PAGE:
SDLT replaced Stamp Duty in 2003. Instead of being a tax on documents, SDLT is a tax on land transactions and broadly covers the purchase or transfer of land in England. Once considered a relatively straightforward property tax, the introduction of the higher rate brought with it layers of complexity.
The higher rate 3% on top of the standard l rate of SDLT for the purchase of additional residential properties has applied since 1st April 2016. Whilst you may think that the additional rate of tax only applies to the purchase of buy to let properties or second homes, it can apply to properties bought as your main home.
The standard rate of SDLT applies in England to properties costing above a certain threshold which is currently £125,000. However, if the additional 3% rate applies, the current threshold for residential properties is only £40,000 or more.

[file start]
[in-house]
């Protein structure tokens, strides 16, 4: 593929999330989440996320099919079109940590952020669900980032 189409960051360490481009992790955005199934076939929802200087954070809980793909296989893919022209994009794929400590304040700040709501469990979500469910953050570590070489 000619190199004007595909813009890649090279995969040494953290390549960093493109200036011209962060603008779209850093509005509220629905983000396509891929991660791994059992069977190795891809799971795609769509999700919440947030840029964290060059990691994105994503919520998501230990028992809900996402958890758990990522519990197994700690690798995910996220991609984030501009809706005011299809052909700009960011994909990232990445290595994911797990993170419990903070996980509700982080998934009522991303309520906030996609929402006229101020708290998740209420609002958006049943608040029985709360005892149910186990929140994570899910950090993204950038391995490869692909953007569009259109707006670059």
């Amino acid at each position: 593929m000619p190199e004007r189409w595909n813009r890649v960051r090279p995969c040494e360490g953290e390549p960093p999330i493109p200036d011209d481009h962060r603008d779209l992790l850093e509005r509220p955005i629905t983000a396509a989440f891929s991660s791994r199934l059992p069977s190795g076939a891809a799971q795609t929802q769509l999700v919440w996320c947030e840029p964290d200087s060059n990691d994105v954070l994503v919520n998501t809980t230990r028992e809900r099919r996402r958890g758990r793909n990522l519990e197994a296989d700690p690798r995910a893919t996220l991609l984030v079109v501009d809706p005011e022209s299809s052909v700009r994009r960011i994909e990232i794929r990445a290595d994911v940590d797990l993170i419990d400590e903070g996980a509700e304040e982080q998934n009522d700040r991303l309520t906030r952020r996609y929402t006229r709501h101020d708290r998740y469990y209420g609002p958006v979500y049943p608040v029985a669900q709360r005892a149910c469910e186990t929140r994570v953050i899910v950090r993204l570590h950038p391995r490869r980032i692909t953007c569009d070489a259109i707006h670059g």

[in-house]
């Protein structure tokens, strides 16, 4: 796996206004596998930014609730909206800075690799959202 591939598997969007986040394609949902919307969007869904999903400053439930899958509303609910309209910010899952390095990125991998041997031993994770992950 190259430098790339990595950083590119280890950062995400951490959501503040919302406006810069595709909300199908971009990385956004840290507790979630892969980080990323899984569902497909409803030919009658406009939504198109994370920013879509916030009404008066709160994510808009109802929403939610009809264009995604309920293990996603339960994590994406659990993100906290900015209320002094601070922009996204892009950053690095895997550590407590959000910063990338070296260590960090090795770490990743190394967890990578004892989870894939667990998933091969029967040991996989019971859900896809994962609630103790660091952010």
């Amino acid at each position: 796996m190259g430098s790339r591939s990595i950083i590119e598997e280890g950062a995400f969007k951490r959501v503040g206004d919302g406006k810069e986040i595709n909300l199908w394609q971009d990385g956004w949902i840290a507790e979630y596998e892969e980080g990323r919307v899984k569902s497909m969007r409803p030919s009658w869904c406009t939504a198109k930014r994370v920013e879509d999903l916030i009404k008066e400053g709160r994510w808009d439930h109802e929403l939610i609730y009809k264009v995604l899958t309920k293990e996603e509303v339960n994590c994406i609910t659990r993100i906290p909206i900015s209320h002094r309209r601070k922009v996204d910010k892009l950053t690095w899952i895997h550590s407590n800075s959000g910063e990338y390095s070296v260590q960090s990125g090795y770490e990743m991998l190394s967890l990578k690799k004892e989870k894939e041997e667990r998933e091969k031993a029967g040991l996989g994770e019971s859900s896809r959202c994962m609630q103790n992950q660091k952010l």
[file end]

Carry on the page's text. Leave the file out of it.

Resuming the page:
There are some exemptions from SDLT such as gifts or matrimonial transfers.
In straightforward cases SDLT is dealt with as part of the conveyancing process. If you already own or part own a share in another residential property you do need to consider the SDLT provisions very carefully. Most conveyancers won’t be able to advise you about SDLT in the more complex cases. In those situations you should take specialist advice as you may be able to legitimately mitigate the effects of SDLT by the application of various reliefs that are available.